Why New Year’s resolutions don’t work for business
Bold business plans should be made on every day of the year – except for December 31.
With 10 years of business coaching under my belt, I am very familiar with the common mistakes business people make – and the grand New Year’s resolution sits high on my list.
I am quite passionate about this one because I believe that the holiday period should be enjoyed but also managed well, in order to set up the business for the next year.
New Year’s resolutions are usually not very well thought out. It’s like you are jumping straight into the new year without reflecting on the previous year to work out what you really want or need.
So here’s my checklist of nine questions to ask yourself before wrapping up your business in 2012, in order to have a more successful 2013. I guarantee it will work much better than riding on the (brief) wave of a resolution:
1. What really worked well this year?
Was it a particular client you worked with, a project you were involved in, a new software you implemented, or a change you made in your business?
2. What were your best sellers and why were they so successful?
Why were they successful? Who bought these? (Was it who you expected?)
Were they successful because you put your time and energy and resources into them or for some other reason?
3. Who were your most valuable three clients and what were they buying from you?
Do you value these clients appropriately? Remember that the likelihood is that people who are already buying from you will buy more from you next year.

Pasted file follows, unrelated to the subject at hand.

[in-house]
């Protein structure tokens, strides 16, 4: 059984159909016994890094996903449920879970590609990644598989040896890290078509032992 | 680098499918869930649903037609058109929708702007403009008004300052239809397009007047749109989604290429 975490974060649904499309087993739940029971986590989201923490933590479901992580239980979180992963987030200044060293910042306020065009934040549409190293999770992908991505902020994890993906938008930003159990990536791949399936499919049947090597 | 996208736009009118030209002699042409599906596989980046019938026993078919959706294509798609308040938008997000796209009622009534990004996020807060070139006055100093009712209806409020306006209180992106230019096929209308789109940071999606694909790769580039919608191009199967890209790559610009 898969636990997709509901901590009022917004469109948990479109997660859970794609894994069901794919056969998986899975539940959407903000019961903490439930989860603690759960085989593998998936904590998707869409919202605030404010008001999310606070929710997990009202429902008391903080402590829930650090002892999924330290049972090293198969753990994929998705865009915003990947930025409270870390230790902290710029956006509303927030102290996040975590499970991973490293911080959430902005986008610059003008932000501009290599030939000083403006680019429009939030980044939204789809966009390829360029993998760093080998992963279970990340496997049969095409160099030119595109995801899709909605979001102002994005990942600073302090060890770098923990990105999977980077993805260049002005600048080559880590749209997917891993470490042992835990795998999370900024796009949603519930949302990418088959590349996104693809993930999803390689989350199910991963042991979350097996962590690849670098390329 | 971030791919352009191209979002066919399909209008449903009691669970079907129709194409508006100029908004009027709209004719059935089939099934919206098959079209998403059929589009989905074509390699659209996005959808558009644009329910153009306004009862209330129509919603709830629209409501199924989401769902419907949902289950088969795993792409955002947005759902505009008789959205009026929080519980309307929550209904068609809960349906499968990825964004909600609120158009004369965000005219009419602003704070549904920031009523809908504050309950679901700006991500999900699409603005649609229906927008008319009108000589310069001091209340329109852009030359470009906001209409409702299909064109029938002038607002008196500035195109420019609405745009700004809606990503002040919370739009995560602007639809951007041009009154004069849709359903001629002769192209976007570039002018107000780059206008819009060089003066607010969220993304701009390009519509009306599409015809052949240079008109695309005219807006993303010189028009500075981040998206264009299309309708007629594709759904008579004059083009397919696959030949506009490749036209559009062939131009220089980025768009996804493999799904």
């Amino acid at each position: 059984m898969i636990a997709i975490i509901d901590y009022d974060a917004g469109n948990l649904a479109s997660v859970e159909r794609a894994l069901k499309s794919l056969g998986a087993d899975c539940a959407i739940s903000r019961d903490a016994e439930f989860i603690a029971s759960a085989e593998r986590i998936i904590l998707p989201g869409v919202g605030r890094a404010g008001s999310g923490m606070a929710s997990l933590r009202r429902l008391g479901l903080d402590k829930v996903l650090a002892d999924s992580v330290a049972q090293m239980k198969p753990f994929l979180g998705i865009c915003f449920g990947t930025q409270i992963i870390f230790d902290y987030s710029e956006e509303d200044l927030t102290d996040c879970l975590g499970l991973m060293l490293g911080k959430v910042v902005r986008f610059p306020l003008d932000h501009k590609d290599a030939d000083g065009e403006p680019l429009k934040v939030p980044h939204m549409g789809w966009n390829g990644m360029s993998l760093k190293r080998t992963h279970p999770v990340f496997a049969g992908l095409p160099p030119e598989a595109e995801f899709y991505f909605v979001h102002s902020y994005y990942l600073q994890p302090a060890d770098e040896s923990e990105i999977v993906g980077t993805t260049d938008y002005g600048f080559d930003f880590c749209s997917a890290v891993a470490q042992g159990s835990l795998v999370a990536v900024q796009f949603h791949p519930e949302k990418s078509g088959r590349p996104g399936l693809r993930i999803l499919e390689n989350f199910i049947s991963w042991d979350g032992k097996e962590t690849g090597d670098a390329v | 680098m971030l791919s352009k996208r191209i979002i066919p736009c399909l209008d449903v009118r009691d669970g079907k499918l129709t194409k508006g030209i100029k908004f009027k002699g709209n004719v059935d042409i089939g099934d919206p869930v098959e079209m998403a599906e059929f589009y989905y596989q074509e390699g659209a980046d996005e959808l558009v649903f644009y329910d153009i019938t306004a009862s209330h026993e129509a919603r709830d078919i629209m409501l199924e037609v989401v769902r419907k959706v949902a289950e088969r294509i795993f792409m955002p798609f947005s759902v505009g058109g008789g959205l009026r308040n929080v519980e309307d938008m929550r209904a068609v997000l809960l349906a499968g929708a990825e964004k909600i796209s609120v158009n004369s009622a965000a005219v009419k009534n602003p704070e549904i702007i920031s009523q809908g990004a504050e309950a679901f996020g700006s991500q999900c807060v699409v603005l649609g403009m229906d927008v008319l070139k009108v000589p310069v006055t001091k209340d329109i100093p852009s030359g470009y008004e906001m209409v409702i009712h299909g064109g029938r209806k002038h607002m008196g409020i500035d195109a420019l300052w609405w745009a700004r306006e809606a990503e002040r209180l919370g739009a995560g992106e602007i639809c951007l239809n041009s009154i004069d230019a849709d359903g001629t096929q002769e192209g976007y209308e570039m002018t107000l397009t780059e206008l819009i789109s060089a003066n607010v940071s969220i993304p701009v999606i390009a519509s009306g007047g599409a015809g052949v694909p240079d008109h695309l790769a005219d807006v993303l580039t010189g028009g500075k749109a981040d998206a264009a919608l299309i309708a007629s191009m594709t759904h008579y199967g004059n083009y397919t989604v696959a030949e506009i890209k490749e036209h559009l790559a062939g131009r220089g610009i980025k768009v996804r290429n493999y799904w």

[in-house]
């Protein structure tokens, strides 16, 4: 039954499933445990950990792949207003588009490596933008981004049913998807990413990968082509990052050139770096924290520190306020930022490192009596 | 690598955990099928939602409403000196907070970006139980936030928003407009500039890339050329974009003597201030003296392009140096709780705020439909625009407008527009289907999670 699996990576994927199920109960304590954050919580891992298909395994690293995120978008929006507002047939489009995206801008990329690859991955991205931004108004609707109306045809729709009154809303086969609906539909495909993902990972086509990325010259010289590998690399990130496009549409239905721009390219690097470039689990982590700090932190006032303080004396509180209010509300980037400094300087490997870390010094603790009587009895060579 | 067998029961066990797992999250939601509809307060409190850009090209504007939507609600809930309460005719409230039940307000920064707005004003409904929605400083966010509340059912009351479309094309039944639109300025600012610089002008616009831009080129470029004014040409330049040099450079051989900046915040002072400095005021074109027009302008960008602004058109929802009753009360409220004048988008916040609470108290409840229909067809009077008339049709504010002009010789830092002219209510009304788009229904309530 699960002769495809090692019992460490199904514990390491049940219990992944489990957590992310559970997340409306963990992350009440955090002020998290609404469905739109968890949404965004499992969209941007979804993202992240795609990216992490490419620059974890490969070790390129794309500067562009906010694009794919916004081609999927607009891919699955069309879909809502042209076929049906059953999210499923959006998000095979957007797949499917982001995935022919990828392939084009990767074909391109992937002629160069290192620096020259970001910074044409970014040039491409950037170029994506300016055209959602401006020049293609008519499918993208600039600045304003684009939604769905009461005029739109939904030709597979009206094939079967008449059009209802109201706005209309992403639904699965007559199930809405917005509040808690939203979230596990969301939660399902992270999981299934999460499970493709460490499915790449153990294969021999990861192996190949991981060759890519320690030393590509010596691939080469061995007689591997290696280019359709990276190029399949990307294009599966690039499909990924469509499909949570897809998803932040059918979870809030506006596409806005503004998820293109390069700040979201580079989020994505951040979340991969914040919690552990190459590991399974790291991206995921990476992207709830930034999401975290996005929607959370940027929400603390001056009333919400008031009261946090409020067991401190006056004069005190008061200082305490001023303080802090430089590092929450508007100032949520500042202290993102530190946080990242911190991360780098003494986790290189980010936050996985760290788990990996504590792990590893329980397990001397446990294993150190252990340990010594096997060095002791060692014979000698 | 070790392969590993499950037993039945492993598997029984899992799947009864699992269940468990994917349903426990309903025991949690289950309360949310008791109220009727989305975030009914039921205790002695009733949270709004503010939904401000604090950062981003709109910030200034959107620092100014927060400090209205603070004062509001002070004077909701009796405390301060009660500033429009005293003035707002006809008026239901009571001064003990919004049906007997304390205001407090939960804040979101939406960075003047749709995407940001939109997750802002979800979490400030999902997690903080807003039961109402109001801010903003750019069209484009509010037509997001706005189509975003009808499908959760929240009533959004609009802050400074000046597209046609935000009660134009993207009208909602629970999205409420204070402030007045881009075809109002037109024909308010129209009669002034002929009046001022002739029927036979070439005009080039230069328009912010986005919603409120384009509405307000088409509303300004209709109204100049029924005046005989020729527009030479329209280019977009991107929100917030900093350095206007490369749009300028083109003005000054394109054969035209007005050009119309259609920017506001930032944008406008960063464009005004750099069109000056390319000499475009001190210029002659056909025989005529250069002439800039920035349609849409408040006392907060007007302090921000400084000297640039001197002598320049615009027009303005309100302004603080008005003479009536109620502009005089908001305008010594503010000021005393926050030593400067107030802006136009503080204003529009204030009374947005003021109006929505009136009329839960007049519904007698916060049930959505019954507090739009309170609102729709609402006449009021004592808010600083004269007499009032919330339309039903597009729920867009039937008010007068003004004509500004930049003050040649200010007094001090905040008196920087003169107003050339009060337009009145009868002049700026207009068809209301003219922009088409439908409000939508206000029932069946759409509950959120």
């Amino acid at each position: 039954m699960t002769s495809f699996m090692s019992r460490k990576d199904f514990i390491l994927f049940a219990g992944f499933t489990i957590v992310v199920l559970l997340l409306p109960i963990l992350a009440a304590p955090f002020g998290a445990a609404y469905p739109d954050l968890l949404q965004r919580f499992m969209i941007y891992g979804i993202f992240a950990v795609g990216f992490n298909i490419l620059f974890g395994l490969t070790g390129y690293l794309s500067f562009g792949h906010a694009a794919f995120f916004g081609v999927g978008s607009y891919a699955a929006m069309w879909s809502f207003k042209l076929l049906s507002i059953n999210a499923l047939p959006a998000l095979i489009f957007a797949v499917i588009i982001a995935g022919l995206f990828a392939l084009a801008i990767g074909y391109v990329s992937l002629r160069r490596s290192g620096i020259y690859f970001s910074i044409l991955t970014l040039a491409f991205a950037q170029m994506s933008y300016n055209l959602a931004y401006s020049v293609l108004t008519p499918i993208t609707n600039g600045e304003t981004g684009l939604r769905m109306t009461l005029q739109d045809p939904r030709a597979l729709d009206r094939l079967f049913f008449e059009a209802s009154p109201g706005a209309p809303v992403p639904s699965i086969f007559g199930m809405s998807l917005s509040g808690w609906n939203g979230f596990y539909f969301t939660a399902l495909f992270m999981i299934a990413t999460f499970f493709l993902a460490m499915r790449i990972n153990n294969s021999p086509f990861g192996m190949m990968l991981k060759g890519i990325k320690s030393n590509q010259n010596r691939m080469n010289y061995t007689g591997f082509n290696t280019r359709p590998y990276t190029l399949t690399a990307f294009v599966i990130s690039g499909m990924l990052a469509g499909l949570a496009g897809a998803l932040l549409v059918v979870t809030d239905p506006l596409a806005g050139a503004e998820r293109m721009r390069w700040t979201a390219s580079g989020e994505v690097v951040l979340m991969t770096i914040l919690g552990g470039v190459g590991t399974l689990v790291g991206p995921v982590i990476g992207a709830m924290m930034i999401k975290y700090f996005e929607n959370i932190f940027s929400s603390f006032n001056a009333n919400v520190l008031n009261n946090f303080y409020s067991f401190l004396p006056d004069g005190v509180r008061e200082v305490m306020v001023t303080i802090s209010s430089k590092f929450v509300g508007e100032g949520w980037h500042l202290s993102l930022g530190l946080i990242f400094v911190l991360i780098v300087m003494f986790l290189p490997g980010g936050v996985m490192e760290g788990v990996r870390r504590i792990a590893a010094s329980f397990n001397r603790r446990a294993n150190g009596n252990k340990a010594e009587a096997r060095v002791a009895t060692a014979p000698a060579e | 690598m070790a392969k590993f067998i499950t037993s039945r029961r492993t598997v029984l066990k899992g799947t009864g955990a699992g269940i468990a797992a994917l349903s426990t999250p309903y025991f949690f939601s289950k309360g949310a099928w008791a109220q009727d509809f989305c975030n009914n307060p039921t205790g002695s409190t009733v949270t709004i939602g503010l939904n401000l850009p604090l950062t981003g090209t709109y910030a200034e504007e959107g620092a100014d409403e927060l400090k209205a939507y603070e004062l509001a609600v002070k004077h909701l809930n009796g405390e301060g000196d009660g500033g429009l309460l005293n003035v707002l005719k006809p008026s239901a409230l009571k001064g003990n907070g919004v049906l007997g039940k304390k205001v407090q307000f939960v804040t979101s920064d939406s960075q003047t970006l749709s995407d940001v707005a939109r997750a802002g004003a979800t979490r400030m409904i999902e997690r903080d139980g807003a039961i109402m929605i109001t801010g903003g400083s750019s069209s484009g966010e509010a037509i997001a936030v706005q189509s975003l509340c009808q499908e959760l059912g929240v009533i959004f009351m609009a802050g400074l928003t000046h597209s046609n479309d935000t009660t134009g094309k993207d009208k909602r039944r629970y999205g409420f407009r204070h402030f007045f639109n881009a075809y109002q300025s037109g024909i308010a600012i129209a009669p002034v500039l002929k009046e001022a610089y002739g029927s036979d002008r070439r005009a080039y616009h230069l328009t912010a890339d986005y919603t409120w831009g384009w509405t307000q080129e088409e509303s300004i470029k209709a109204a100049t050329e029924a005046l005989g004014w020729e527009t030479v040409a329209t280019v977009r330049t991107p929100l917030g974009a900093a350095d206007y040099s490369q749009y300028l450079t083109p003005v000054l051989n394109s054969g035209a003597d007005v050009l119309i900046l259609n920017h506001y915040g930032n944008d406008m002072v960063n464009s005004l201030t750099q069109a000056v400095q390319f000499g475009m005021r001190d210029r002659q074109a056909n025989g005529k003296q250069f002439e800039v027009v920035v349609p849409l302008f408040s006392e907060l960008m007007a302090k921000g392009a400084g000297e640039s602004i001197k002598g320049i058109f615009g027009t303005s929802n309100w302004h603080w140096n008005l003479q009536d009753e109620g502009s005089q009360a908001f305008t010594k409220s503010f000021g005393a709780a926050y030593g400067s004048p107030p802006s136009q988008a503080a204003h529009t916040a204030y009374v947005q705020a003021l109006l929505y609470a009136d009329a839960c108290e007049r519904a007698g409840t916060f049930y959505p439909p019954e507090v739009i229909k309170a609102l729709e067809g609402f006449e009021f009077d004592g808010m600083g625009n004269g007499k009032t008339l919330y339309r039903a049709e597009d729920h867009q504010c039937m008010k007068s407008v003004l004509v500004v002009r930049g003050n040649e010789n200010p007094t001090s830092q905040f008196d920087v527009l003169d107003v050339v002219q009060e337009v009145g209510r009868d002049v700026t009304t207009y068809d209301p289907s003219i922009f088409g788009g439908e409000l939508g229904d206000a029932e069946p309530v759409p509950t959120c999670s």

4. Who were your most valuable three clients in terms of referrals?
Generally it’s accepted that around 20% of your clients will give you referrals. Do you thank them appropriately? If they give you one referral they are likely to give you more, so focus on making that relationship even stronger.
5. What was the total business revenue and how much did you personally earn?
Where was the money coming from and what were your greatest expenses? How can you plan for how much you want to earn next year if you don’t even know what was happening with the figures this year?
6. What didn’t work?
Was it some marketing you did like placing an ad, or a business relationship that didn’t work?
7. What made you feel heavy?
So much so that you put off doing it or it took you ages?
8. Was there a product or service that didn’t sell well?
And what sort of time and energy did you put into it? Sometimes we just right these things off when we didn’t put any effort into marketing them.
9. What did you notice about the year as a whole and what does that mean to you and the business in 2013?
I am a firm believer in making brave decisions in business, but the truth of that bravery comes down to careful planning before knowing when to make the leap.
If you do want to be one of those successful people who learns from the past so you can be even more successful in 2013, then you need to reflect in this purposeful, logical way.